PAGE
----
For the Infosec professionals, this troubled 2014 will be remembered for the trail of gigantic breaches unleashed nearly exactly one year ago, when the real outcome of the infamous Target breach became to emerge. The real extent of the breach was yet to be known, like also the fact that it would not have been an isolated case, but just the beginning of a nightmare.
It’s time for the first cyber attacks timeline of July reporting the main cyber events happened (or discovered) during the first half of the month.
In a short summary: if even the number of recorded attacks remains moderate, the most important events of this period are related to Cyber Espionage: eight sophisticated campaigns have been discovered, a number remarkably high for this category.
Cross Posted from TheAviationist.
2011 has been an annus horribilis for information security, and aviation has not been an exception to this rule: not only in 2011 the corporate networks of several aviation and aerospace industries have been targeted by digital storms (not a surprise in the so-called hackmageddon) but, above all, last year will be probably remembered for the unwelcome record of two alleged hacking events targeting drones (“alleged” because in the RQ-170 Sentinel downed in Iran episode, several doubts surround the theory according to which GPS hacking could have been the real cause of the crash landing).
It looks like that Christmas approaching is not stopping hackers who targeted a growing number of organizations including several security firms (Kaspersky, Nod 32 and Bitdefender) even if in secondary domains and with “simple” defacements.
A week ago, the Office of the National Counterintelligence Executive published a report to Congress concerning the use of cyber espionage to attempt to gain business and industrial secrets from US companies. Easily predictable, the results present a frightening picture!
A couple of weeks ago, during the RSA Conference in London, Tom Heiser, president of RSA declared that two separate hacker groups already known to authorities were behind the serious breach affecting tbe Security Firm early this year in March, and were likely working at the behest of a government. Heiser also declared that the attackers possessed inside information about the company’s computer naming conventions that helped their activity blend in with legitimate users on the network, concluding that, due to the sophistication of the breach:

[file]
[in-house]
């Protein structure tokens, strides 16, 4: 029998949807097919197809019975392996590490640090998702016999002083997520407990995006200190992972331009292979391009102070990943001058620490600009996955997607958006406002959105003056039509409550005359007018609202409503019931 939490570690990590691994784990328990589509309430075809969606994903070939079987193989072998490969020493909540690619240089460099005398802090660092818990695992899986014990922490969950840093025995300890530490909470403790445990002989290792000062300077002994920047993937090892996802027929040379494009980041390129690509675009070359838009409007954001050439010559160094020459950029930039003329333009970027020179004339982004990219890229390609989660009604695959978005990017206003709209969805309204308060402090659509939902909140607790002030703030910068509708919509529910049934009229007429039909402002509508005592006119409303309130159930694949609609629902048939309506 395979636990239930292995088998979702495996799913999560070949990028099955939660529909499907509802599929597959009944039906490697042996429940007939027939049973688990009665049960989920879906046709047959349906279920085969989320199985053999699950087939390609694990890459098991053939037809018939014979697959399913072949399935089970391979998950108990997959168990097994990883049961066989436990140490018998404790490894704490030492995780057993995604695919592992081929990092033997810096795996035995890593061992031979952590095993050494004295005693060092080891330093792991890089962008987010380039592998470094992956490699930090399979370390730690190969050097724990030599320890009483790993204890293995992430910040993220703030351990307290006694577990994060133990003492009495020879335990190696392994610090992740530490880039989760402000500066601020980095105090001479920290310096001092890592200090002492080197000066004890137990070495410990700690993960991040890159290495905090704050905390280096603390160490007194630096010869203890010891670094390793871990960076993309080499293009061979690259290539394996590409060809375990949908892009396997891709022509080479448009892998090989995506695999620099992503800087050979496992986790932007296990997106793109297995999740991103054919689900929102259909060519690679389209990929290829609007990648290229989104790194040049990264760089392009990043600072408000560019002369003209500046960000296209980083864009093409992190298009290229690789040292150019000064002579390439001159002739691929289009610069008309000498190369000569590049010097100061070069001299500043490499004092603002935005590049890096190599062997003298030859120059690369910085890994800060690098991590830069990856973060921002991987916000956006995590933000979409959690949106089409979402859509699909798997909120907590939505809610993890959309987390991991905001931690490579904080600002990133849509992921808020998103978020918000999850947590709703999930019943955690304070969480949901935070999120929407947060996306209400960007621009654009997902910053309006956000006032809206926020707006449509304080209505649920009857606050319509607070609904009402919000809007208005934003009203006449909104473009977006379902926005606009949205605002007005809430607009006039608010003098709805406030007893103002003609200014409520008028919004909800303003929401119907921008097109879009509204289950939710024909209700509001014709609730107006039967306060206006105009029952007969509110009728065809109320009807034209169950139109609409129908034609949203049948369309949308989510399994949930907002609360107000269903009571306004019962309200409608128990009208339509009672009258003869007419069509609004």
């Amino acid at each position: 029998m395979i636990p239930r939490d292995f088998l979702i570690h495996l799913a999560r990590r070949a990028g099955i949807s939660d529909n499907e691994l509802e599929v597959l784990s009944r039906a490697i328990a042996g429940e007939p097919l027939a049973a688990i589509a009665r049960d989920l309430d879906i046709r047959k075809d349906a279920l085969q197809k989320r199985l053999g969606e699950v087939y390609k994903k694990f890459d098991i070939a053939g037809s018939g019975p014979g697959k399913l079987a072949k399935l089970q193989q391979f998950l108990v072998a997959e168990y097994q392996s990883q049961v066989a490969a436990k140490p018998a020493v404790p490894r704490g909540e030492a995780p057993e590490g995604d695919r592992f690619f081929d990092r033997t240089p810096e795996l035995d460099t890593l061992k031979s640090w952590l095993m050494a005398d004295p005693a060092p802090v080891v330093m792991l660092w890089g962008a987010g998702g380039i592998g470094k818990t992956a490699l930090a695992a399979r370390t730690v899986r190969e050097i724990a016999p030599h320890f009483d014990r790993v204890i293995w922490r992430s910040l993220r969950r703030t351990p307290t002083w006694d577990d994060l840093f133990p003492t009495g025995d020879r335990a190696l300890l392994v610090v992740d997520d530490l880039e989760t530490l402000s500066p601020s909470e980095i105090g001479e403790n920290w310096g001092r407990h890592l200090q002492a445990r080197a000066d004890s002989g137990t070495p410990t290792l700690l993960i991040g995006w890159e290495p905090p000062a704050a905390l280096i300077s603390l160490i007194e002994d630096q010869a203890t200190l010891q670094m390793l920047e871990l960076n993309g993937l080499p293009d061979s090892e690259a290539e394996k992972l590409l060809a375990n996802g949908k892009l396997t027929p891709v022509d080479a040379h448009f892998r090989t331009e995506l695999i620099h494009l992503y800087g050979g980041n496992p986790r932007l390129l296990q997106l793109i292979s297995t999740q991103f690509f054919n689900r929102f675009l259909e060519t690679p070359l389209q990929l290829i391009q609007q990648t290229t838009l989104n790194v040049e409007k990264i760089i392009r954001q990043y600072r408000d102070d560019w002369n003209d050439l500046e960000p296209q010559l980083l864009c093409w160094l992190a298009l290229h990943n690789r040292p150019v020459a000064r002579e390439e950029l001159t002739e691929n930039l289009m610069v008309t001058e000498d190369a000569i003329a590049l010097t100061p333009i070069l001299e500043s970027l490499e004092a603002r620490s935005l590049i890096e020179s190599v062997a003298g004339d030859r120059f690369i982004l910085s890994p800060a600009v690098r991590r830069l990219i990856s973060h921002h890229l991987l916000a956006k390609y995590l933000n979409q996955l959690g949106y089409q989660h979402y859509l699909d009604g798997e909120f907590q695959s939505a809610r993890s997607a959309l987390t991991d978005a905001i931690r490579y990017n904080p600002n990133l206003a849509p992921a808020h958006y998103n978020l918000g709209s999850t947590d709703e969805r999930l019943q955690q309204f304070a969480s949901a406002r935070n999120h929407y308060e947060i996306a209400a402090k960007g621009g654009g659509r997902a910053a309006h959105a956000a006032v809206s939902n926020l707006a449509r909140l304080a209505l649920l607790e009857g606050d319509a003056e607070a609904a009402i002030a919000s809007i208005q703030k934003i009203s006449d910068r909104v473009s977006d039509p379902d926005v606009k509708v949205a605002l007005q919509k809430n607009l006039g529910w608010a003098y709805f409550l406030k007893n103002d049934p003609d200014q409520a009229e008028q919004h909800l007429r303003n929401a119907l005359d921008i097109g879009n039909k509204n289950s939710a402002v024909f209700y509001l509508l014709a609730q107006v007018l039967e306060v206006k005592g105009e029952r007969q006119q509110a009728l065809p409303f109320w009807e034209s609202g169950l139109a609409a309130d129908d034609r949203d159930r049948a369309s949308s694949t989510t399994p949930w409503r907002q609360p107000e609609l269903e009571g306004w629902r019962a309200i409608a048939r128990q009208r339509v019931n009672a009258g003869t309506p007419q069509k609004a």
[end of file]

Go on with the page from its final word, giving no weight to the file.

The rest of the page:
Advanced Persistent Threats are probably the most remarkable events for Information Security in 2011 since they are redefining the infosec landscape from both technology and market perspective.
I consider the recent shopping in the SIEM arena made by IBM and McAfee a sign of the times and a demonstration of this trend. This is not a coincidence: as a matter of fact the only way to stop an APT before it reaches its goal (the Organization data), is an accurate analysis and correlation of data collected by security devices. An APT attack deploys different stages with different tactics, different techniques and different timeframes, which moreover affect different portion of the infrastructure. As a consequence an holistic view and an holistic information management are needed in order to correlate pieces of information spread in different pieces of the networks and collected by different, somewhat heterogeneous and apparently unrelated, security devices.
Update: F-Secure posted in their blog the complete description on how the patient 0 was found: And here it is the infamous “2011 recruitment plan message”.
Have a look to the fake sender: a message from beyond…
Original Post follows:
The Antisec Typhoon seems unstoppable and has apparently hacked another Defense Contractor. Continuing their campaign against law enforcement agencies and related organizations, driven by the infamous hash #FFFriday, this time they have targeted Richard Garcia, the Senior Vice President of Vanguard Defense Industries (VDI). During the Breach nearly 4,713 emails and thousands of documents were stolen.